Other than or other then – which is correct?
There are many words and phrases in English that resemble each other very closely. Are you wondering whether to write other than or other then? We have the answer for you right here, and it couldn’t be clearer.
Is it other than or other then?
The only correct version of the established expression meaning “except for”, “apart from” is other than. This is probably what you mean, since the other option, other then, is nothing more than a random combination of words. You might see it somewhere, but the two words put together don’t create a coherent phrase – it’s probably a misspelling.
Other than or other then? How to tell the phrases apart
The confusion with this expression lies in the fact that than and then are very similar in spelling and pronunciation. Remember that than is a comparative word and shows us contrast between things, for example “he is taller than his brother”.
The word then, on the other hand, relates to time, and can mean “at that moment” or “afterwards”, e.g. it appears in the phrase “then and there” meaning “at the time and place in question”, “at once”. To make it even easier to remember the spelling, you can think of then as a response to the question “when?”.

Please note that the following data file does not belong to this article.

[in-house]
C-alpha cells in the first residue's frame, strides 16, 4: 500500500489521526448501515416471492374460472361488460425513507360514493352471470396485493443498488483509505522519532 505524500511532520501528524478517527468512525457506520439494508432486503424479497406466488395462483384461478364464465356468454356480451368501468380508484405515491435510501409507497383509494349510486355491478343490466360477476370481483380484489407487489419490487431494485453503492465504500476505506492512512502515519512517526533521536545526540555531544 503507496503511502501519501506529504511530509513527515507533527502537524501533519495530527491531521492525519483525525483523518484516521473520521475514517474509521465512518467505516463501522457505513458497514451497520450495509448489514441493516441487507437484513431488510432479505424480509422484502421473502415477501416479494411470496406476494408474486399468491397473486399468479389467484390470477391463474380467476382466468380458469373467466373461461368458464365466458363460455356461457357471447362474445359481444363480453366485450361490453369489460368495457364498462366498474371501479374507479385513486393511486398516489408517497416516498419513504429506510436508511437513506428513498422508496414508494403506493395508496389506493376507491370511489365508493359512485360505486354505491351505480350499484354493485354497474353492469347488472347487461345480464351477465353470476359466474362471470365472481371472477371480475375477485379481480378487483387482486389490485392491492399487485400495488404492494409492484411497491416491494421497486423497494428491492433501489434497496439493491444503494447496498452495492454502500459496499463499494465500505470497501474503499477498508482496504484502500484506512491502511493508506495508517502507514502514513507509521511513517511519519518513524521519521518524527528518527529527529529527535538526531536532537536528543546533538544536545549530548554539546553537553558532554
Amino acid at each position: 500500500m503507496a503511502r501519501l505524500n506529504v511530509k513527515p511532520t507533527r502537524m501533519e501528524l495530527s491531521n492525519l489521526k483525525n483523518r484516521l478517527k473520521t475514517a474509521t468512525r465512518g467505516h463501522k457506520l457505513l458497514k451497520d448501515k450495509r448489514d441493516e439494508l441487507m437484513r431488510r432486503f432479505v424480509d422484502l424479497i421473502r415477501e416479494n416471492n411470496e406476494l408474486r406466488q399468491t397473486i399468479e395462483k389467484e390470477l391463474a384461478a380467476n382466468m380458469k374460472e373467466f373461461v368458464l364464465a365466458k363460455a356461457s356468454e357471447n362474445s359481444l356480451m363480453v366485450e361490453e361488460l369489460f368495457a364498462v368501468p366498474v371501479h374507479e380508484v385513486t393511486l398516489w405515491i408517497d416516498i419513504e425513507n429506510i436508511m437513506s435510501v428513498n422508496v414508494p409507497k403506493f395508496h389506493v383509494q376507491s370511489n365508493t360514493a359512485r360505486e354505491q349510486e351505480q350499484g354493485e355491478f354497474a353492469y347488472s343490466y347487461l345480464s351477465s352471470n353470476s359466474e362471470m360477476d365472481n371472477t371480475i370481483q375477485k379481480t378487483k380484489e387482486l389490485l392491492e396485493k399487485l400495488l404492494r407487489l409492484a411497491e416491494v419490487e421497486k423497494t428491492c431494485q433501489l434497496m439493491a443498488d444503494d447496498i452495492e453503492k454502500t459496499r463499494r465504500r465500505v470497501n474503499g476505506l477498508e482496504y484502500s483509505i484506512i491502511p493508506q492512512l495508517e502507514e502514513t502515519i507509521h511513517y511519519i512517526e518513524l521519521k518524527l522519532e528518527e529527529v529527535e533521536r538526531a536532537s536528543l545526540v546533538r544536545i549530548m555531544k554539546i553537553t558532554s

The best way to get the spelling right is to think about the meaning of the separate words. After all, the phrase other than is always about comparison rather than time.
Other than or other then? Examples in sentences
Children who get sustained musical education have long been assumed to reap educational benefits in areas other than music.
Michael Sokolove, Drama High, 2013
I wanted them to make friends, real friends—to find kids who liked them for reasons other than that they were Barack Obama’s daughters.
Michelle Obama, Becoming, 2018